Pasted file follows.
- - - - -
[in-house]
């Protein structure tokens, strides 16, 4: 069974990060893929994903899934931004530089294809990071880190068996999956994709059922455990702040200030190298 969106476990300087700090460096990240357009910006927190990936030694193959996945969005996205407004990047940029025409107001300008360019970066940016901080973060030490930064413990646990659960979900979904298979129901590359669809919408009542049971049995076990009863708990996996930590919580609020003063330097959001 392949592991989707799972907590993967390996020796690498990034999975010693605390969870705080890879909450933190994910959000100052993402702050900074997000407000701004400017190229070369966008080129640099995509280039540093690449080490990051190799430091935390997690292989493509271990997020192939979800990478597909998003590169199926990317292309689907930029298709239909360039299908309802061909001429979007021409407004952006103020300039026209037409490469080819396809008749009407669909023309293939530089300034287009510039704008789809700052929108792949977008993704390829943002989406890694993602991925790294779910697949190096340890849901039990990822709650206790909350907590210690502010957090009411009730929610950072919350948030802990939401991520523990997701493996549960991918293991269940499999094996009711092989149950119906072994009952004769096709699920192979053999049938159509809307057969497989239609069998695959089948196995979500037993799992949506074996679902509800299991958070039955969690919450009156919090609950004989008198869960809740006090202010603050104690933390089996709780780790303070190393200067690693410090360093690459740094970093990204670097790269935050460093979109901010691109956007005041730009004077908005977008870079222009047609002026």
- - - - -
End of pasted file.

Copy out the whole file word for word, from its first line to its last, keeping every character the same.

[in-house]
């Protein structure tokens, strides 16, 4: 069974990060893929994903899934931004530089294809990071880190068996999956994709059922455990702040200030190298 969106476990300087700090460096990240357009910006927190990936030694193959996945969005996205407004990047940029025409107001300008360019970066940016901080973060030490930064413990646990659960979900979904298979129901590359669809919408009542049971049995076990009863708990996996930590919580609020003063330097959001 392949592991989707799972907590993967390996020796690498990034999975010693605390969870705080890879909450933190994910959000100052993402702050900074997000407000701004400017190229070369966008080129640099995509280039540093690449080490990051190799430091935390997690292989493509271990997020192939979800990478597909998003590169199926990317292309689907930029298709239909360039299908309802061909001429979007021409407004952006103020300039026209037409490469080819396809008749009407669909023309293939530089300034287009510039704008789809700052929108792949977008993704390829943002989406890694993602991925790294779910697949190096340890849901039990990822709650206790909350907590210690502010957090009411009730929610950072919350948030802990939401991520523990997701493996549960991918293991269940499999094996009711092989149950119906072994009952004769096709699920192979053999049938159509809307057969497989239609069998695959089948196995979500037993799992949506074996679902509800299991958070039955969690919450009156919090609950004989008198869960809740006090202010603050104690933390089996709780780790303070190393200067690693410090360093690459740094970093990204670097790269935050460093979109901010691109956007005041730009004077908005977008870079222009047609002026």